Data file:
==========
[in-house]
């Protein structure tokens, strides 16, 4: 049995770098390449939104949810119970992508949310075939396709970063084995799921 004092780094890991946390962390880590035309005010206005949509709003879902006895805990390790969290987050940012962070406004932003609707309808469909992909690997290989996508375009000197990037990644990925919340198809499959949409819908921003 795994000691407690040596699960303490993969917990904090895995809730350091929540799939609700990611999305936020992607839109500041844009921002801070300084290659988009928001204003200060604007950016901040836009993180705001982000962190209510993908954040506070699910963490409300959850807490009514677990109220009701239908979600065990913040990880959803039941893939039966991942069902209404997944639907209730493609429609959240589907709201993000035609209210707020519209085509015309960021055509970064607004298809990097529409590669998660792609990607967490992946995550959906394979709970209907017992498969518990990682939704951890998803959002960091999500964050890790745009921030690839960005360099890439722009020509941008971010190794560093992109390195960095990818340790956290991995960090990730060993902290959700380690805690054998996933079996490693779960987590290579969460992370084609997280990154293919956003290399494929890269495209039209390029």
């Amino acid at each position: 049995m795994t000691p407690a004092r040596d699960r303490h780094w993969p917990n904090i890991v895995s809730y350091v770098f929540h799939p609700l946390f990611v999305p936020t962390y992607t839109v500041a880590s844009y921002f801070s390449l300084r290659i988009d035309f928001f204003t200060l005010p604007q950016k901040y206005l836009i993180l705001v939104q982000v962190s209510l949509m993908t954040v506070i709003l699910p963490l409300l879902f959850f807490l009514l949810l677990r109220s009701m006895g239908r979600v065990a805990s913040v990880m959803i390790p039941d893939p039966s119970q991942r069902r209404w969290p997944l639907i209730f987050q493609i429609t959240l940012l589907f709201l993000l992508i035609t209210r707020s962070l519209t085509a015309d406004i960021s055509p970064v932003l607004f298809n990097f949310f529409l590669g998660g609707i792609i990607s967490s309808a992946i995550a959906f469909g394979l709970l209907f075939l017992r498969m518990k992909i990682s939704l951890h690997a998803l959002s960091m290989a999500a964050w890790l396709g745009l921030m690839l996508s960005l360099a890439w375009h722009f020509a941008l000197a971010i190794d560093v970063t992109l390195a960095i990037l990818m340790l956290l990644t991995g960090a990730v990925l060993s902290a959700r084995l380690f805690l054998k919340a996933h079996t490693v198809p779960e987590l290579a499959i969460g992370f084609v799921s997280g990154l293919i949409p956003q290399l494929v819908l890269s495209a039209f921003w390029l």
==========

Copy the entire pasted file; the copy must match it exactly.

[in-house]
């Protein structure tokens, strides 16, 4: 049995770098390449939104949810119970992508949310075939396709970063084995799921 004092780094890991946390962390880590035309005010206005949509709003879902006895805990390790969290987050940012962070406004932003609707309808469909992909690997290989996508375009000197990037990644990925919340198809499959949409819908921003 795994000691407690040596699960303490993969917990904090895995809730350091929540799939609700990611999305936020992607839109500041844009921002801070300084290659988009928001204003200060604007950016901040836009993180705001982000962190209510993908954040506070699910963490409300959850807490009514677990109220009701239908979600065990913040990880959803039941893939039966991942069902209404997944639907209730493609429609959240589907709201993000035609209210707020519209085509015309960021055509970064607004298809990097529409590669998660792609990607967490992946995550959906394979709970209907017992498969518990990682939704951890998803959002960091999500964050890790745009921030690839960005360099890439722009020509941008971010190794560093992109390195960095990818340790956290991995960090990730060993902290959700380690805690054998996933079996490693779960987590290579969460992370084609997280990154293919956003290399494929890269495209039209390029």
């Amino acid at each position: 049995m795994t000691p407690a004092r040596d699960r303490h780094w993969p917990n904090i890991v895995s809730y350091v770098f929540h799939p609700l946390f990611v999305p936020t962390y992607t839109v500041a880590s844009y921002f801070s390449l300084r290659i988009d035309f928001f204003t200060l005010p604007q950016k901040y206005l836009i993180l705001v939104q982000v962190s209510l949509m993908t954040v506070i709003l699910p963490l409300l879902f959850f807490l009514l949810l677990r109220s009701m006895g239908r979600v065990a805990s913040v990880m959803i390790p039941d893939p039966s119970q991942r069902r209404w969290p997944l639907i209730f987050q493609i429609t959240l940012l589907f709201l993000l992508i035609t209210r707020s962070l519209t085509a015309d406004i960021s055509p970064v932003l607004f298809n990097f949310f529409l590669g998660g609707i792609i990607s967490s309808a992946i995550a959906f469909g394979l709970l209907f075939l017992r498969m518990k992909i990682s939704l951890h690997a998803l959002s960091m290989a999500a964050w890790l396709g745009l921030m690839l996508s960005l360099a890439w375009h722009f020509a941008l000197a971010i190794d560093v970063t992109l390195a960095i990037l990818m340790l956290l990644t991995g960090a990730v990925l060993s902290a959700r084995l380690f805690l054998k919340a996933h079996t490693v198809p779960e987590l290579a499959i969460g992370f084609v799921s997280g990154l293919i949409p956003q290399l494929v819908l890269s495209a039209f921003w390029l």